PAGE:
3. “Dreams come so slow and they go so fast.”

This seems to be true about anything we may covet: love, success, money, fulfillment, trust. We can take years to build trust with someone, tending to it in every way, and then – in a moment like a rain drop in the context of all that’s already happened stretching around like an ocean – we can send it cascading down. We can painstakingly add pennies to our savings account, watch it inch upwards over years, and then life can happen, circumstance can impose itself upon us and force us to bulldoze through the account in one sad swipe of a card. Why is it that we can push ourselves to the point of breaking to attain something that can shatter into nothingness with far greater ease?

I think this universal imbalance, while at times annoying, disappointing, and perhaps heartbreaking, serves a purpose. Appreciation and learning to treat hard-earned rewards of our endeavors with the care they deserve are valuable results. Things worth having are worth holding on to and protecting; essentially, the effort doesn’t end, it just changes. We guard our delicate, hard-earned triumph because if it was worth working for, it’s worth caring for.

More than that, it may feel like a consolation prize, but character is not bought or stumbled upon. It’s sculpted and strengthened over time. Scars do not mar our body but rather mark them with an emblem of survival, a tribute to our fortitude emblazoned upon our skin – emanating the strength we might never have known we possessed if we were not forced to exhibit it. There is nothing more powerful than realizing a strength within you that you knew nothing of. You look at yourself and see inside your familiar skin a warrior, not hungry for battle, but ready to survive. A scar cannot exist among dust – its presence says: I have not been crushed; I’m right here.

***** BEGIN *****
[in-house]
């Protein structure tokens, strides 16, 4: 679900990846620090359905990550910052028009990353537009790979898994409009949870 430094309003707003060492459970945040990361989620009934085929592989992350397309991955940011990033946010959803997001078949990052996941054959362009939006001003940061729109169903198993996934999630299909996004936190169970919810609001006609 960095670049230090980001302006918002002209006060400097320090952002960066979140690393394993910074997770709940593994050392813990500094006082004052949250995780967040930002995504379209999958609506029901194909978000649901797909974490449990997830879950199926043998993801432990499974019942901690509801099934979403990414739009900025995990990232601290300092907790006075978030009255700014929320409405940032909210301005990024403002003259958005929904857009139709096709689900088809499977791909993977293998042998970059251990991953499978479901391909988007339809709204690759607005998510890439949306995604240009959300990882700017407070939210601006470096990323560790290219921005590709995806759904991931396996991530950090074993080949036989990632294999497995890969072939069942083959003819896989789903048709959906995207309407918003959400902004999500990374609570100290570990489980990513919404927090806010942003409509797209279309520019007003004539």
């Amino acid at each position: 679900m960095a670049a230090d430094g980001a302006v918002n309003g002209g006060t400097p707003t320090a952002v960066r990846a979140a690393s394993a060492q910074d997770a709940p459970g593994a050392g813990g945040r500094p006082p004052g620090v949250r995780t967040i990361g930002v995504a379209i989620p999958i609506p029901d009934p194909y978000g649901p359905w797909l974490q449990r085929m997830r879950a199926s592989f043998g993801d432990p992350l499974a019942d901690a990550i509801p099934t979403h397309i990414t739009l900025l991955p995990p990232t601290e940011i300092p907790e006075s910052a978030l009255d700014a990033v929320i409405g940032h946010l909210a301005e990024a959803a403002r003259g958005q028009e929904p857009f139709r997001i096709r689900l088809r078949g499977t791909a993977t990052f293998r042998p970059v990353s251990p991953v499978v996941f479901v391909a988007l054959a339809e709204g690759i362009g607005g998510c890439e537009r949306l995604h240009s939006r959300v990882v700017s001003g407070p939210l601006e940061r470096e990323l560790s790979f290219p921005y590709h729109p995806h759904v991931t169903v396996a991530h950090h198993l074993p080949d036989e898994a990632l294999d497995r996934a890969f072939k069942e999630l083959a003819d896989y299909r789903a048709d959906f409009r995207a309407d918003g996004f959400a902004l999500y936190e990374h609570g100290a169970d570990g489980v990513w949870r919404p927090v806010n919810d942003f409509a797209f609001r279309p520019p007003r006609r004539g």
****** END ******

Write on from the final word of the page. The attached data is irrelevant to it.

We’ve all been hopeful for something, letting our spirits and expectations expand until buoyant, only to be punctured and leave us feeling dejected and deflated. In other words, being disappointed sucks. There’s no way around that – BUT there is a way through it and that is probably the more rewarding route in the end. Each disappointment offers something of value, even if it is only the lesson that we won’t get everything we want. Better to know sooner than later. And, as with anything, the more we experience it, the more comfortable with it we become. Not that we all wish to become so familiar with disappointment that we are defined by it, but to know that it’s not the end of the world leaves us in a state of mind in which we are more likely to be willing to charge into the fray again – efforts applied, expectations high, chasing something we want more than we can say. Truly, the worst disappointment is to fear disappointment so much, we abandon hope and passion.

So get amped – use your disappointment as motivation to come back harder, smarter, better. Charge back into the world. Even the act of shaking off despair in exchange for determination will serve as an energy boost and catalyst for action. Make a plan, set a new goal, and start working toward it; see to it that while tears release some disappointment, the rest comes out through sweat. TC mark

image – xamad